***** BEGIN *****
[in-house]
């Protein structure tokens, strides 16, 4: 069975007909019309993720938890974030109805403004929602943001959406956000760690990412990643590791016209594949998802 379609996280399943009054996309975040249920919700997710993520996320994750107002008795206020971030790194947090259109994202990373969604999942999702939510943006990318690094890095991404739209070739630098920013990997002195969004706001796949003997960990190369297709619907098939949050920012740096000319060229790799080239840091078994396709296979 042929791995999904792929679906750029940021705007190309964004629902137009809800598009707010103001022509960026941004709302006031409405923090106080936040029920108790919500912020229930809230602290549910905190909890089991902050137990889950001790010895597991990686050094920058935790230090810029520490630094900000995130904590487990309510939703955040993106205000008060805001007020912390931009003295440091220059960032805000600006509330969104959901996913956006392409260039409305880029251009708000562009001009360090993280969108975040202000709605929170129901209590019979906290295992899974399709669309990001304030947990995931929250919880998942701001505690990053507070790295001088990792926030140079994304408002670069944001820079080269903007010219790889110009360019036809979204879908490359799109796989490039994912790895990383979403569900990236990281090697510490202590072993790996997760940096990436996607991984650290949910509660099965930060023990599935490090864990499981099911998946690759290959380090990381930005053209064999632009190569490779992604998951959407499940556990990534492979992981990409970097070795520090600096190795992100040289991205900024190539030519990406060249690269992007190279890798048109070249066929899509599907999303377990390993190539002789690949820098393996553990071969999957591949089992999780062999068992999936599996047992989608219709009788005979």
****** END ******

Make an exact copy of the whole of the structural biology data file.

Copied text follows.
[in-house]
């Protein structure tokens, strides 16, 4: 069975007909019309993720938890974030109805403004929602943001959406956000760690990412990643590791016209594949998802 379609996280399943009054996309975040249920919700997710993520996320994750107002008795206020971030790194947090259109994202990373969604999942999702939510943006990318690094890095991404739209070739630098920013990997002195969004706001796949003997960990190369297709619907098939949050920012740096000319060229790799080239840091078994396709296979 042929791995999904792929679906750029940021705007190309964004629902137009809800598009707010103001022509960026941004709302006031409405923090106080936040029920108790919500912020229930809230602290549910905190909890089991902050137990889950001790010895597991990686050094920058935790230090810029520490630094900000995130904590487990309510939703955040993106205000008060805001007020912390931009003295440091220059960032805000600006509330969104959901996913956006392409260039409305880029251009708000562009001009360090993280969108975040202000709605929170129901209590019979906290295992899974399709669309990001304030947990995931929250919880998942701001505690990053507070790295001088990792926030140079994304408002670069944001820079080269903007010219790889110009360019036809979204879908490359799109796989490039994912790895990383979403569900990236990281090697510490202590072993790996997760940096990436996607991984650290949910509660099965930060023990599935490090864990499981099911998946690759290959380090990381930005053209064999632009190569490779992604998951959407499940556990990534492979992981990409970097070795520090600096190795992100040289991205900024190539030519990406060249690269992007190279890798048109070249066929899509599907999303377990390993190539002789690949820098393996553990071969999957591949089992999780062999068992999936599996047992989608219709009788005979």